Dog behaviours in veterinary consultations: Part 1. Effect of the owner’s presence or absence


  • Girault C.
  • Priymenko Nathalie
  • Helsly M.
  • Duranton C.
  • Gaunet F.


  • Dog behaviour
  • Owner absence
  • Owner presence
  • Stress
  • Veterinary consultation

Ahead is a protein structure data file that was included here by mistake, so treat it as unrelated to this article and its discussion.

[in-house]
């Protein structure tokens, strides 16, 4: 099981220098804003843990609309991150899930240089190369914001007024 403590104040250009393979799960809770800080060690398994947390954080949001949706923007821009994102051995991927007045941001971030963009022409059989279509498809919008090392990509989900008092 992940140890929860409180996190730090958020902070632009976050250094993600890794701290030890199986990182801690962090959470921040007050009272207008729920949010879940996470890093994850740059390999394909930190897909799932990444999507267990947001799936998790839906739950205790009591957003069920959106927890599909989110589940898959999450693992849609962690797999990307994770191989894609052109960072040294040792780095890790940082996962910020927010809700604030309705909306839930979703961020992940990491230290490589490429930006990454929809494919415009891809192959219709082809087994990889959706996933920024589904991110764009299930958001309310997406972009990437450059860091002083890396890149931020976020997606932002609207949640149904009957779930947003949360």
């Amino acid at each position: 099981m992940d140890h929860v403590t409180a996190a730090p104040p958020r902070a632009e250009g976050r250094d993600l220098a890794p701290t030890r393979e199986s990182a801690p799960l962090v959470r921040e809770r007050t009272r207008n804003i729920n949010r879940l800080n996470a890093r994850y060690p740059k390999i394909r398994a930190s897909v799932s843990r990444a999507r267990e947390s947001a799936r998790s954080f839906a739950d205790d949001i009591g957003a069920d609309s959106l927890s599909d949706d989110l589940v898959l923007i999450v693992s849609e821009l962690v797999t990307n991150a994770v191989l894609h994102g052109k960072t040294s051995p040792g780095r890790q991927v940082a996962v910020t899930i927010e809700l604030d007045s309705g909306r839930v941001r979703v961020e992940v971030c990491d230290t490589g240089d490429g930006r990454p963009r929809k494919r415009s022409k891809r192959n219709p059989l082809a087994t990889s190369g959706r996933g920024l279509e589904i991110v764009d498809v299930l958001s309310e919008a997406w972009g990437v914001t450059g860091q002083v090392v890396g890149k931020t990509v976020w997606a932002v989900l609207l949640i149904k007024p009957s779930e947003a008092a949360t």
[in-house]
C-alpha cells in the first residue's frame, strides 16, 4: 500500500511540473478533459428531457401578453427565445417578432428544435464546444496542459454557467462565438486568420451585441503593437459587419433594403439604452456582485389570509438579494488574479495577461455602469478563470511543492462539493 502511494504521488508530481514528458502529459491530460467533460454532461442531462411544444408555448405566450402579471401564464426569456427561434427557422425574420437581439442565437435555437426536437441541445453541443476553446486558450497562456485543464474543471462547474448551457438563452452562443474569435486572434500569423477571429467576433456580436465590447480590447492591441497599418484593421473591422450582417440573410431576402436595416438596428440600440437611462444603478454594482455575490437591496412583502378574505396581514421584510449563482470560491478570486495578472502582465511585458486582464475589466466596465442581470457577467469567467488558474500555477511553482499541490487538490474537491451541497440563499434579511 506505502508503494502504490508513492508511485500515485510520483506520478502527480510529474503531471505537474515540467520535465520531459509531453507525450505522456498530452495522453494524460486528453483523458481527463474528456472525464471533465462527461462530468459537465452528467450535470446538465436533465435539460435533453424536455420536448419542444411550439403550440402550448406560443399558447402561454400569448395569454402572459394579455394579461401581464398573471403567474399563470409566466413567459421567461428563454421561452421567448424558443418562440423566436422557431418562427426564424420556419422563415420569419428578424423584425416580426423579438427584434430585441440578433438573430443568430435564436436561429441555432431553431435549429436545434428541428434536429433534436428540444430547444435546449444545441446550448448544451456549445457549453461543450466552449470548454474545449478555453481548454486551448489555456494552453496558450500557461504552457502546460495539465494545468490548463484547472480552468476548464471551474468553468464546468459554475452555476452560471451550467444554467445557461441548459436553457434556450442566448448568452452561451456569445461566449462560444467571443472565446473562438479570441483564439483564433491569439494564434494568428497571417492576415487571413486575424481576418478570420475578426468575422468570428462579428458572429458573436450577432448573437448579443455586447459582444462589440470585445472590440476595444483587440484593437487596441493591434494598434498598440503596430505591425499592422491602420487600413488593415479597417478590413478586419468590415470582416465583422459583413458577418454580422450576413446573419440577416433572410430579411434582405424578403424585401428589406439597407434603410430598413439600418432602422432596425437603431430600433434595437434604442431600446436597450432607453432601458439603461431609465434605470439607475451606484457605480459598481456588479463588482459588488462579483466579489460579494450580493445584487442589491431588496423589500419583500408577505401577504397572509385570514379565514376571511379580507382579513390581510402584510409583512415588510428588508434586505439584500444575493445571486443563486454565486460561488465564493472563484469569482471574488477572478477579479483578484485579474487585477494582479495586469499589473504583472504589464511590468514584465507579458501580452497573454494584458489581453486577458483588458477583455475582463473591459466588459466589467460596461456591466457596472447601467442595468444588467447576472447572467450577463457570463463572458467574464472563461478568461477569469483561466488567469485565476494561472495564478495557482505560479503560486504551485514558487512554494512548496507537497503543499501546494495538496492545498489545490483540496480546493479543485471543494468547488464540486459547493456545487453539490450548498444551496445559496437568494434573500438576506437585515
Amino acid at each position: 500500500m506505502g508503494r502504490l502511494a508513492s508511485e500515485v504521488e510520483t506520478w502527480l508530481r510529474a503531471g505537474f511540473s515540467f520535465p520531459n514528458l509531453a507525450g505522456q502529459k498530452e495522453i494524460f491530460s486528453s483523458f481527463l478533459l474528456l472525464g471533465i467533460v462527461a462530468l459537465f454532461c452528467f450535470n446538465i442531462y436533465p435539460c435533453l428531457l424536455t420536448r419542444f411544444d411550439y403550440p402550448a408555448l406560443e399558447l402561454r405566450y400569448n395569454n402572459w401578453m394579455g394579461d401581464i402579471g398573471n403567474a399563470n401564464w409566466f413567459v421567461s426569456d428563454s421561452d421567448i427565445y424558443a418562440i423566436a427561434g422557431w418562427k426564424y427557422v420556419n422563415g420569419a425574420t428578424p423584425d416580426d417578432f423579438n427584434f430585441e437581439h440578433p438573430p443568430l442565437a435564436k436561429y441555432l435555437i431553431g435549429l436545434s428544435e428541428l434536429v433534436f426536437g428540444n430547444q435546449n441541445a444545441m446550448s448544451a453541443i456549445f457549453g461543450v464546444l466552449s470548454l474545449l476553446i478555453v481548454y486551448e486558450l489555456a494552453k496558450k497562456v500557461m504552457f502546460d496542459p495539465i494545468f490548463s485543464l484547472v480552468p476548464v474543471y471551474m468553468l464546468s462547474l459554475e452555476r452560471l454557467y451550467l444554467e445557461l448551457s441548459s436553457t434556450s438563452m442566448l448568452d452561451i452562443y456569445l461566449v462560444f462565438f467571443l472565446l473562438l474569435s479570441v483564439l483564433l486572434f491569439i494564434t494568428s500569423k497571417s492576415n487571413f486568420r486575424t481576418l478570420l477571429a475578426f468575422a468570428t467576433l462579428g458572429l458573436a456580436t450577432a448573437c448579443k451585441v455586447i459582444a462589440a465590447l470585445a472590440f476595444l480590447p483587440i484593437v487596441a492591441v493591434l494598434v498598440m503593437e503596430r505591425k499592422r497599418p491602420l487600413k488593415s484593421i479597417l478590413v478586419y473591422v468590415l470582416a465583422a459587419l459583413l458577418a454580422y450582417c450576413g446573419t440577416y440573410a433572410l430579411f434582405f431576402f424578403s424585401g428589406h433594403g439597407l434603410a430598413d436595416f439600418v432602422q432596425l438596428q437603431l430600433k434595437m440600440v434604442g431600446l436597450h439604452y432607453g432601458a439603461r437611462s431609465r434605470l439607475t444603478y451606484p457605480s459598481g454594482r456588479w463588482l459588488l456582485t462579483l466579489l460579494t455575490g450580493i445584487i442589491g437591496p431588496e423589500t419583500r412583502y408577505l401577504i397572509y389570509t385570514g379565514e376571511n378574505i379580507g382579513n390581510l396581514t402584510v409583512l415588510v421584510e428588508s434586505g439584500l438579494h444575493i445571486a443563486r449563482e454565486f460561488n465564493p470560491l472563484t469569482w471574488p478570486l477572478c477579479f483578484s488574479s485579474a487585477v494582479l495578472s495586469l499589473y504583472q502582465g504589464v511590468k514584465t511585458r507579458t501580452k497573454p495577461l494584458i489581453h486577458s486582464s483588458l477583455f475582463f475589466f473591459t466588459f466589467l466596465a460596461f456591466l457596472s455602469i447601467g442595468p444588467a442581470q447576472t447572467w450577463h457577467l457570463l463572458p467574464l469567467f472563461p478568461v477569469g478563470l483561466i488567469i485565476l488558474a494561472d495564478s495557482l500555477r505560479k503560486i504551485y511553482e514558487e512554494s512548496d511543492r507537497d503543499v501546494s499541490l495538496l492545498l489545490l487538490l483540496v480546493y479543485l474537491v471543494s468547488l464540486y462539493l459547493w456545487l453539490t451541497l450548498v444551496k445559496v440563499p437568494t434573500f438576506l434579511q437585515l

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Veterinary practices can be stressful places for dogs. Decreasing stress during veterinary consultations is therefore a major concern, since animal welfare matters both for owners and veterinarians. Stress can be expressed through behaviour modifications; monitoring canine behaviour is thus one way to assess stress levels. We also know that the owner can affect dog behaviour in different ways. The aim of this study was therefore to assess the effect of the presence of owners on the behaviour of their dogs in veterinary consultations. We studied 25 dog-owner dyads at two standardised veterinary consultations, conducted at intervals of 5–7 weeks; the owner was present for the first consultation and absent for the second (O/NoO group, n = 12), or vice versa (NoO/O group, n = 13). A consultation consisted in three phases: exploration, examination, greeting. Dog behaviours were compared between the two conditions using a video recording. Despite some limitations (e.g. no male owners, the exclusion of aggressive dogs, a limited sample size, minimally invasive veterinary examinations, restricted owner-dog interactions), our results showed that the presence or absence of the owner had no significant effect on the stress-related behaviour of the dog or the veterinarian's ability to handle the animal during the examination phase (P > 0.05). Nevertheless, the behaviour of the dogs towards people was affected before, during, and after the veterinary examination. In the presence of their owner, dogs were more willing to enter the consultation room (P < 0.05), and they appeared more relaxed during the exploration phase (P < 0.01). During the examination, dogs looked in direction of their owner in both situations (owner present and behind the door, respectively; P < 0.001). These results suggest that allowing the owner to stay in the room during veterinary consultations is a better option for canine welfare.

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